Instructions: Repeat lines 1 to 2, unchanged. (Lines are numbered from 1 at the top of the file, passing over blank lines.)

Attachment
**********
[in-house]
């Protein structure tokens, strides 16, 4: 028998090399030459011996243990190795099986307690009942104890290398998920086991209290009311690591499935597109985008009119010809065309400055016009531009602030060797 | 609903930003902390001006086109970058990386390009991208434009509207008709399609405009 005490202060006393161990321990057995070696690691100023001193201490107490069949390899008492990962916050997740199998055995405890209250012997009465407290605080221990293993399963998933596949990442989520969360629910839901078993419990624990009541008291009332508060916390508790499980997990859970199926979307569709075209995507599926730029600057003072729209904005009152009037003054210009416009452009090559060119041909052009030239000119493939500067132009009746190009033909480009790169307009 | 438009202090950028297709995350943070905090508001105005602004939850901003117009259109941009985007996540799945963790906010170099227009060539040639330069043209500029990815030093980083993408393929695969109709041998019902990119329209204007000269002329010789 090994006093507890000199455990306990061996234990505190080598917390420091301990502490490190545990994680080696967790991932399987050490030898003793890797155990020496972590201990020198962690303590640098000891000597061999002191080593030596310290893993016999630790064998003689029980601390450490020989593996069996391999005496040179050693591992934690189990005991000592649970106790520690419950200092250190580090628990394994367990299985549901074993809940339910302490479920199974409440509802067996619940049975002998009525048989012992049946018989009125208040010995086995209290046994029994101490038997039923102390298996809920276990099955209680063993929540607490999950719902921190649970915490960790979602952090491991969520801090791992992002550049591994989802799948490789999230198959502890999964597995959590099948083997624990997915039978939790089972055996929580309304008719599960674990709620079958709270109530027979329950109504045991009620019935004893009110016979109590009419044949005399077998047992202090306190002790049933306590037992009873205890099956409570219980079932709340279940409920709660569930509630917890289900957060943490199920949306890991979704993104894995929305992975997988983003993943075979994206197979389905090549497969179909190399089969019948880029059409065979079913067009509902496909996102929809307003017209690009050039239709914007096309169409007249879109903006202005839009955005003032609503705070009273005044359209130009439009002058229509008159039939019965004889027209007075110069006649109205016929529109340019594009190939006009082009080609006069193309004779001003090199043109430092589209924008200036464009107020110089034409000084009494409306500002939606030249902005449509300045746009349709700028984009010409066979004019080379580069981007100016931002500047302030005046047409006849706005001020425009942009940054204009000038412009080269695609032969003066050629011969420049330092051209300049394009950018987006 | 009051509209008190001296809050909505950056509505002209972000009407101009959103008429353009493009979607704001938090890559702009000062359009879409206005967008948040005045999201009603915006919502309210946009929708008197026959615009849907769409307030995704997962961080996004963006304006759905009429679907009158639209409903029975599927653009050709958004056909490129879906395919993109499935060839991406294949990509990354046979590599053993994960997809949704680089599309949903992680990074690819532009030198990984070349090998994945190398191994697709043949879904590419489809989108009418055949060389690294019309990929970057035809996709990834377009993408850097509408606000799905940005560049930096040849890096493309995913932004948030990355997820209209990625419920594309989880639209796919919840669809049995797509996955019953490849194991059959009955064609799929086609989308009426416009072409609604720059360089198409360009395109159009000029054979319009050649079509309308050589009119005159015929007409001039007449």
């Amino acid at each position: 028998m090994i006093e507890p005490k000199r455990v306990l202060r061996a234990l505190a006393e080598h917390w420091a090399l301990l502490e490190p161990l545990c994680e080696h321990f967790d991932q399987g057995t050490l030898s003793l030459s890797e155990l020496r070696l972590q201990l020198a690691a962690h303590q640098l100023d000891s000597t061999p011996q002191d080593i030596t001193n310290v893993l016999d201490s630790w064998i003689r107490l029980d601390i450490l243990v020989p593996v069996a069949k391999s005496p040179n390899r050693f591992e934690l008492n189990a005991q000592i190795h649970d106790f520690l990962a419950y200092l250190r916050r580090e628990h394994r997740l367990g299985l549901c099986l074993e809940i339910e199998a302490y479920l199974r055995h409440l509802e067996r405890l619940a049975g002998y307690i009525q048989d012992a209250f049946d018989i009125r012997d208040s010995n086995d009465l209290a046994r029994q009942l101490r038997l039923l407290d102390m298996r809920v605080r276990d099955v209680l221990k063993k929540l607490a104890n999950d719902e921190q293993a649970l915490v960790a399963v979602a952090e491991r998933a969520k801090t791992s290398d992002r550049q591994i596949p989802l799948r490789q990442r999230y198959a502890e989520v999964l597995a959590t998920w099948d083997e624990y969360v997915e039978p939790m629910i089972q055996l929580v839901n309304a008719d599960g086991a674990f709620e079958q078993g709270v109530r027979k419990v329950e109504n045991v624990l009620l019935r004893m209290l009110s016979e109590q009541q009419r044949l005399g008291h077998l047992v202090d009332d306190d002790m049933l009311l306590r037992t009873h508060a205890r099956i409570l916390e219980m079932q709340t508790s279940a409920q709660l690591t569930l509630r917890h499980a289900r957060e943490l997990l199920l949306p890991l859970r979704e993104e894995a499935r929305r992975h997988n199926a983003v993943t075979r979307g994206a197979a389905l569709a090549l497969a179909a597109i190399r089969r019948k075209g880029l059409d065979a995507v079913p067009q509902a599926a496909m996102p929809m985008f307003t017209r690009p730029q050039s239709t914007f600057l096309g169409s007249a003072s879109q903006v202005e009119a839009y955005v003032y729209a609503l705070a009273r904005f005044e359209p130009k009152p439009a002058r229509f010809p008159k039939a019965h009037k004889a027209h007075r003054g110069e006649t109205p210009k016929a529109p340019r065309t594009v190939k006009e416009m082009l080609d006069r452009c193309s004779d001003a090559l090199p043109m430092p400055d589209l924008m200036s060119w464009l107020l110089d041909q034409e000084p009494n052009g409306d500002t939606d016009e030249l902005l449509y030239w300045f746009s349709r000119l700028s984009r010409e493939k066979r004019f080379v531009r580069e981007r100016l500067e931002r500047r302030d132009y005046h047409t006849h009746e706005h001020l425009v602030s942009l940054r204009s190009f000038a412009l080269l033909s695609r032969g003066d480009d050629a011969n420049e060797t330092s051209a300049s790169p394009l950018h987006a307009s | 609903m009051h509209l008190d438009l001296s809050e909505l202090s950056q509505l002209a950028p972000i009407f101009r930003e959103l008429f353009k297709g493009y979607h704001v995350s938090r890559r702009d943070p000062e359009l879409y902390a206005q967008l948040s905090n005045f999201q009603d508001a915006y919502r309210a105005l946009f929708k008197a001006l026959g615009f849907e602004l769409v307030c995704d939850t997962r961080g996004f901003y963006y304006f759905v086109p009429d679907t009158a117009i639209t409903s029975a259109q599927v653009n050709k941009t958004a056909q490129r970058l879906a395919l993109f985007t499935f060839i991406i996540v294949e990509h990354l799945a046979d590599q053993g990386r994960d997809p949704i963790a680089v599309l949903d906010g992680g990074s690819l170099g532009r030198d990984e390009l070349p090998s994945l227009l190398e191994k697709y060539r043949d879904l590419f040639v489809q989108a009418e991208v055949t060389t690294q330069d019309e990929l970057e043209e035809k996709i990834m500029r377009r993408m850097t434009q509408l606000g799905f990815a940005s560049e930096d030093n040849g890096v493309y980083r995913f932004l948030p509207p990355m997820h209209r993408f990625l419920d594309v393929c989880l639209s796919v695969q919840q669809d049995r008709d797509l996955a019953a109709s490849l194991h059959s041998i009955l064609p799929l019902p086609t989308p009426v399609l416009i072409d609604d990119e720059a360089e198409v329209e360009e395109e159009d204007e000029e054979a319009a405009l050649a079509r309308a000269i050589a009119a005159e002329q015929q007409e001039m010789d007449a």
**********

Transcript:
[in-house]
């Protein structure tokens, strides 16, 4: 028998090399030459011996243990190795099986307690009942104890290398998920086991209290009311690591499935597109985008009119010809065309400055016009531009602030060797 | 609903930003902390001006086109970058990386390009991208434009509207008709399609405009 005490202060006393161990321990057995070696690691100023001193201490107490069949390899008492990962916050997740199998055995405890209250012997009465407290605080221990293993399963998933596949990442989520969360629910839901078993419990624990009541008291009332508060916390508790499980997990859970199926979307569709075209995507599926730029600057003072729209904005009152009037003054210009416009452009090559060119041909052009030239000119493939500067132009009746190009033909480009790169307009 | 438009202090950028297709995350943070905090508001105005602004939850901003117009259109941009985007996540799945963790906010170099227009060539040639330069043209500029990815030093980083993408393929695969109709041998019902990119329209204007000269002329010789 090994006093507890000199455990306990061996234990505190080598917390420091301990502490490190545990994680080696967790991932399987050490030898003793890797155990020496972590201990020198962690303590640098000891000597061999002191080593030596310290893993016999630790064998003689029980601390450490020989593996069996391999005496040179050693591992934690189990005991000592649970106790520690419950200092250190580090628990394994367990299985549901074993809940339910302490479920199974409440509802067996619940049975002998009525048989012992049946018989009125208040010995086995209290046994029994101490038997039923102390298996809920276990099955209680063993929540607490999950719902921190649970915490960790979602952090491991969520801090791992992002550049591994989802799948490789999230198959502890999964597995959590099948083997624990997915039978939790089972055996929580309304008719599960674990709620079958709270109530027979329950109504045991009620019935004893009110016979109590009419044949005399077998047992202090306190002790049933306590037992009873205890099956409570219980079932709340279940409920709660569930509630917890289900957060943490199920949306890991979704993104894995929305992975997988983003993943075979994206197979389905090549497969179909190399089969019948880029059409065979079913067009509902496909996102929809307003017209690009050039239709914007096309169409007249879109903006202005839009955005003032609503705070009273005044359209130009439009002058229509008159039939019965004889027209007075110069006649109205016929529109340019594009190939006009082009080609006069193309004779001003090199043109430092589209924008200036464009107020110089034409000084009494409306500002939606030249902005449509300045746009349709700028984009010409066979004019080379580069981007100016931002500047302030005046047409006849706005001020425009942009940054204009000038412009080269695609032969003066050629011969420049330092051209300049394009950018987006 | 009051509209008190001296809050909505950056509505002209972000009407101009959103008429353009493009979607704001938090890559702009000062359009879409206005967008948040005045999201009603915006919502309210946009929708008197026959615009849907769409307030995704997962961080996004963006304006759905009429679907009158639209409903029975599927653009050709958004056909490129879906395919993109499935060839991406294949990509990354046979590599053993994960997809949704680089599309949903992680990074690819532009030198990984070349090998994945190398191994697709043949879904590419489809989108009418055949060389690294019309990929970057035809996709990834377009993408850097509408606000799905940005560049930096040849890096493309995913932004948030990355997820209209990625419920594309989880639209796919919840669809049995797509996955019953490849194991059959009955064609799929086609989308009426416009072409609604720059360089198409360009395109159009000029054979319009050649079509309308050589009119005159015929007409001039007449």